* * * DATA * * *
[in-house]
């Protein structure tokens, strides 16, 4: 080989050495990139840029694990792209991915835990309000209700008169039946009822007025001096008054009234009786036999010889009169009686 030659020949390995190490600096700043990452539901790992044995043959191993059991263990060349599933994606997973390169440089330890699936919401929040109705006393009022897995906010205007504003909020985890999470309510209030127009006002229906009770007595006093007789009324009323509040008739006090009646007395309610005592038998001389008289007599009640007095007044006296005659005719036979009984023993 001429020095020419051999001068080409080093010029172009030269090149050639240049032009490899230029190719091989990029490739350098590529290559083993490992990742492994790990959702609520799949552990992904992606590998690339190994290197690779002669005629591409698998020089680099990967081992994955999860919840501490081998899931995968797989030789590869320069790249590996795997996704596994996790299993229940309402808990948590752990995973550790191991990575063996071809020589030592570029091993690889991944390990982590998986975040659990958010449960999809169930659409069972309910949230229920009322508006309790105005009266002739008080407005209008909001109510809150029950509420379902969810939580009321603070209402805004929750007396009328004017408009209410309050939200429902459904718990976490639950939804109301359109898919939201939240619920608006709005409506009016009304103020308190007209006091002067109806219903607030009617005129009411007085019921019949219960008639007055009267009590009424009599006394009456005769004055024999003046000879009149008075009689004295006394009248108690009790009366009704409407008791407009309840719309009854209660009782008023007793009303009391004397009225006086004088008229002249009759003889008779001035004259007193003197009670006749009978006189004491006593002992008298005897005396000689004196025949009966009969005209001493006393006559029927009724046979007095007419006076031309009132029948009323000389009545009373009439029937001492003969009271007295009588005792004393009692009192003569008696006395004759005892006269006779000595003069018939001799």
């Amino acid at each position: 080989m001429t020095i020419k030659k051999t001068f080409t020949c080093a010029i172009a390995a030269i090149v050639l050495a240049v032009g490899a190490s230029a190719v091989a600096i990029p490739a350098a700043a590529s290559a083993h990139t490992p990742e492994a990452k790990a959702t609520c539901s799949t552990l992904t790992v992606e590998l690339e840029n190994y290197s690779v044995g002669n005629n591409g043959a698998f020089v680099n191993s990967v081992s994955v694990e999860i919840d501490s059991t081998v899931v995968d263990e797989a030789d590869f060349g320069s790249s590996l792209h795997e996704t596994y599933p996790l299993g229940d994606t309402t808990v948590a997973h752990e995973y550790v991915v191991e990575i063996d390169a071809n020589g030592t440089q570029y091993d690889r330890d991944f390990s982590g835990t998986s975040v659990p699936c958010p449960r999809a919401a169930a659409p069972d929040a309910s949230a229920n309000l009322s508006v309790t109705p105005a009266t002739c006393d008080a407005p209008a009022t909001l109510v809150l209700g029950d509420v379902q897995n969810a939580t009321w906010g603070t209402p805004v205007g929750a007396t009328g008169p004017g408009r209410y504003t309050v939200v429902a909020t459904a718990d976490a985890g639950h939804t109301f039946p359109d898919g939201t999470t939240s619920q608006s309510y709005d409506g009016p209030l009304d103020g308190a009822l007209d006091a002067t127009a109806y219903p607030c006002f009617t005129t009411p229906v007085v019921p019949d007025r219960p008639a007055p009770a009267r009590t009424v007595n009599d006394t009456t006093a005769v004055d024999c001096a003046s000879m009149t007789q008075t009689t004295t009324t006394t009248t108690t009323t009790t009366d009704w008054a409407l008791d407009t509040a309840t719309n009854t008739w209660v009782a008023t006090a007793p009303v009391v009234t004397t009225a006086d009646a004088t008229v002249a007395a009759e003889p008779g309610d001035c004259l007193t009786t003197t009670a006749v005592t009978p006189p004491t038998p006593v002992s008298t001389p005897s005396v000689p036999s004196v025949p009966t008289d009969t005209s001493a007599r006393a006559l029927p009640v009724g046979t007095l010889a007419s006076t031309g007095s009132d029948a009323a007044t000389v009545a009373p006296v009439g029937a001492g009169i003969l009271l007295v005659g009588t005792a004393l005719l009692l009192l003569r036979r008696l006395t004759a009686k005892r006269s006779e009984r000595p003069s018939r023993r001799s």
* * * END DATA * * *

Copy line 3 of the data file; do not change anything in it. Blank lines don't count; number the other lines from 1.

């Amino acid at each position: 080989m001429t020095i020419k030659k051999t001068f080409t020949c080093a010029i172009a390995a030269i090149v050639l050495a240049v032009g490899a190490s230029a190719v091989a600096i990029p490739a350098a700043a590529s290559a083993h990139t490992p990742e492994a990452k790990a959702t609520c539901s799949t552990l992904t790992v992606e590998l690339e840029n190994y290197s690779v044995g002669n005629n591409g043959a698998f020089v680099n191993s990967v081992s994955v694990e999860i919840d501490s059991t081998v899931v995968d263990e797989a030789d590869f060349g320069s790249s590996l792209h795997e996704t596994y599933p996790l299993g229940d994606t309402t808990v948590a997973h752990e995973y550790v991915v191991e990575i063996d390169a071809n020589g030592t440089q570029y091993d690889r330890d991944f390990s982590g835990t998986s975040v659990p699936c958010p449960r999809a919401a169930a659409p069972d929040a309910s949230a229920n309000l009322s508006v309790t109705p105005a009266t002739c006393d008080a407005p209008a009022t909001l109510v809150l209700g029950d509420v379902q897995n969810a939580t009321w906010g603070t209402p805004v205007g929750a007396t009328g008169p004017g408009r209410y504003t309050v939200v429902a909020t459904a718990d976490a985890g639950h939804t109301f039946p359109d898919g939201t999470t939240s619920q608006s309510y709005d409506g009016p209030l009304d103020g308190a009822l007209d006091a002067t127009a109806y219903p607030c006002f009617t005129t009411p229906v007085v019921p019949d007025r219960p008639a007055p009770a009267r009590t009424v007595n009599d006394t009456t006093a005769v004055d024999c001096a003046s000879m009149t007789q008075t009689t004295t009324t006394t009248t108690t009323t009790t009366d009704w008054a409407l008791d407009t509040a309840t719309n009854t008739w209660v009782a008023t006090a007793p009303v009391v009234t004397t009225a006086d009646a004088t008229v002249a007395a009759e003889p008779g309610d001035c004259l007193t009786t003197t009670a006749v005592t009978p006189p004491t038998p006593v002992s008298t001389p005897s005396v000689p036999s004196v025949p009966t008289d009969t005209s001493a007599r006393a006559l029927p009640v009724g046979t007095l010889a007419s006076t031309g007095s009132d029948a009323a007044t000389v009545a009373p006296v009439g029937a001492g009169i003969l009271l007295v005659g009588t005792a004393l005719l009692l009192l003569r036979r008696l006395t004759a009686k005892r006269s006779e009984r000595p003069s018939r023993r001799s």